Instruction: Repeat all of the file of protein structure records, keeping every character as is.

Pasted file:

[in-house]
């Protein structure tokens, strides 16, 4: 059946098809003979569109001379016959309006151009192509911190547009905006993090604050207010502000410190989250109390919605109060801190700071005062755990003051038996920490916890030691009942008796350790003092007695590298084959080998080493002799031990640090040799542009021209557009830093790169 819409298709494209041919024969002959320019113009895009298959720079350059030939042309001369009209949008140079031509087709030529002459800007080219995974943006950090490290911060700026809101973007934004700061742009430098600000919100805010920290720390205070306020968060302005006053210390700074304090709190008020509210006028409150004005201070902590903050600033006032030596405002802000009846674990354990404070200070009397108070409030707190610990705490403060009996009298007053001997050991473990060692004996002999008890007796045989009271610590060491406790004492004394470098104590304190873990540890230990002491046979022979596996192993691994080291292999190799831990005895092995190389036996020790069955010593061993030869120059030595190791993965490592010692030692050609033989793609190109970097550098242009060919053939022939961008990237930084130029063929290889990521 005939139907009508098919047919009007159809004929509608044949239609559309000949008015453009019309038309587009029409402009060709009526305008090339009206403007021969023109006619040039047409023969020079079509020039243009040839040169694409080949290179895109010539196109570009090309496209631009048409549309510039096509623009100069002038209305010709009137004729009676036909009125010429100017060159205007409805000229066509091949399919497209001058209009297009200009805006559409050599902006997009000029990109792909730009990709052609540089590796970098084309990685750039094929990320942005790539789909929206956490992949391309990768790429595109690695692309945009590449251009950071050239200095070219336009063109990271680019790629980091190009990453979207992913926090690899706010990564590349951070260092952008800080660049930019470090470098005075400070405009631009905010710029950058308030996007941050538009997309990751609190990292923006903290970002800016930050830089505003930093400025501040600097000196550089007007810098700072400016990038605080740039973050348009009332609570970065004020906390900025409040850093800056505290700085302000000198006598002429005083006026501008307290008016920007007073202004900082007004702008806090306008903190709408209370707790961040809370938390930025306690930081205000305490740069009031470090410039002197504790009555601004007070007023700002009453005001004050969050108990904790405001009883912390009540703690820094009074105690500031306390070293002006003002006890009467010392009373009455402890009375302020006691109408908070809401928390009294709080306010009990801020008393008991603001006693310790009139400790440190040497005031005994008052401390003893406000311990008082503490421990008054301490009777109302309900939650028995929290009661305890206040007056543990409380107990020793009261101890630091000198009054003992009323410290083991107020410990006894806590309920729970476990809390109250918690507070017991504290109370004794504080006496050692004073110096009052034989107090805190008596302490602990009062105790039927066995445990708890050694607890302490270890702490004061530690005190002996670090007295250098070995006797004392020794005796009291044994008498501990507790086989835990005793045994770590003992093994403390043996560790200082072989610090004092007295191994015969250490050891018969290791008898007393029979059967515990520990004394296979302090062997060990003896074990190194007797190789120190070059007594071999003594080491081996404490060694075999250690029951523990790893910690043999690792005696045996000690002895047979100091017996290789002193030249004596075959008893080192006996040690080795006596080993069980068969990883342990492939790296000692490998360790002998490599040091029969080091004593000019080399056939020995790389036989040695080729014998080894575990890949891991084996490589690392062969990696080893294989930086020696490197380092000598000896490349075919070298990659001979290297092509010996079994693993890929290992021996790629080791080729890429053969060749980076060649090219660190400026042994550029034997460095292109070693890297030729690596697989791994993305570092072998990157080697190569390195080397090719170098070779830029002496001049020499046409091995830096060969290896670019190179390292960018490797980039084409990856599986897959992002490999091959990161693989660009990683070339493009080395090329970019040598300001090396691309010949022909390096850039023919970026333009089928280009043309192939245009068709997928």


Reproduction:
[in-house]
């Protein structure tokens, strides 16, 4: 059946098809003979569109001379016959309006151009192509911190547009905006993090604050207010502000410190989250109390919605109060801190700071005062755990003051038996920490916890030691009942008796350790003092007695590298084959080998080493002799031990640090040799542009021209557009830093790169 819409298709494209041919024969002959320019113009895009298959720079350059030939042309001369009209949008140079031509087709030529002459800007080219995974943006950090490290911060700026809101973007934004700061742009430098600000919100805010920290720390205070306020968060302005006053210390700074304090709190008020509210006028409150004005201070902590903050600033006032030596405002802000009846674990354990404070200070009397108070409030707190610990705490403060009996009298007053001997050991473990060692004996002999008890007796045989009271610590060491406790004492004394470098104590304190873990540890230990002491046979022979596996192993691994080291292999190799831990005895092995190389036996020790069955010593061993030869120059030595190791993965490592010692030692050609033989793609190109970097550098242009060919053939022939961008990237930084130029063929290889990521 005939139907009508098919047919009007159809004929509608044949239609559309000949008015453009019309038309587009029409402009060709009526305008090339009206403007021969023109006619040039047409023969020079079509020039243009040839040169694409080949290179895109010539196109570009090309496209631009048409549309510039096509623009100069002038209305010709009137004729009676036909009125010429100017060159205007409805000229066509091949399919497209001058209009297009200009805006559409050599902006997009000029990109792909730009990709052609540089590796970098084309990685750039094929990320942005790539789909929206956490992949391309990768790429595109690695692309945009590449251009950071050239200095070219336009063109990271680019790629980091190009990453979207992913926090690899706010990564590349951070260092952008800080660049930019470090470098005075400070405009631009905010710029950058308030996007941050538009997309990751609190990292923006903290970002800016930050830089505003930093400025501040600097000196550089007007810098700072400016990038605080740039973050348009009332609570970065004020906390900025409040850093800056505290700085302000000198006598002429005083006026501008307290008016920007007073202004900082007004702008806090306008903190709408209370707790961040809370938390930025306690930081205000305490740069009031470090410039002197504790009555601004007070007023700002009453005001004050969050108990904790405001009883912390009540703690820094009074105690500031306390070293002006003002006890009467010392009373009455402890009375302020006691109408908070809401928390009294709080306010009990801020008393008991603001006693310790009139400790440190040497005031005994008052401390003893406000311990008082503490421990008054301490009777109302309900939650028995929290009661305890206040007056543990409380107990020793009261101890630091000198009054003992009323410290083991107020410990006894806590309920729970476990809390109250918690507070017991504290109370004794504080006496050692004073110096009052034989107090805190008596302490602990009062105790039927066995445990708890050694607890302490270890702490004061530690005190002996670090007295250098070995006797004392020794005796009291044994008498501990507790086989835990005793045994770590003992093994403390043996560790200082072989610090004092007295191994015969250490050891018969290791008898007393029979059967515990520990004394296979302090062997060990003896074990190194007797190789120190070059007594071999003594080491081996404490060694075999250690029951523990790893910690043999690792005696045996000690002895047979100091017996290789002193030249004596075959008893080192006996040690080795006596080993069980068969990883342990492939790296000692490998360790002998490599040091029969080091004593000019080399056939020995790389036989040695080729014998080894575990890949891991084996490589690392062969990696080893294989930086020696490197380092000598000896490349075919070298990659001979290297092509010996079994693993890929290992021996790629080791080729890429053969060749980076060649090219660190400026042994550029034997460095292109070693890297030729690596697989791994993305570092072998990157080697190569390195080397090719170098070779830029002496001049020499046409091995830096060969290896670019190179390292960018490797980039084409990856599986897959992002490999091959990161693989660009990683070339493009080395090329970019040598300001090396691309010949022909390096850039023919970026333009089928280009043309192939245009068709997928």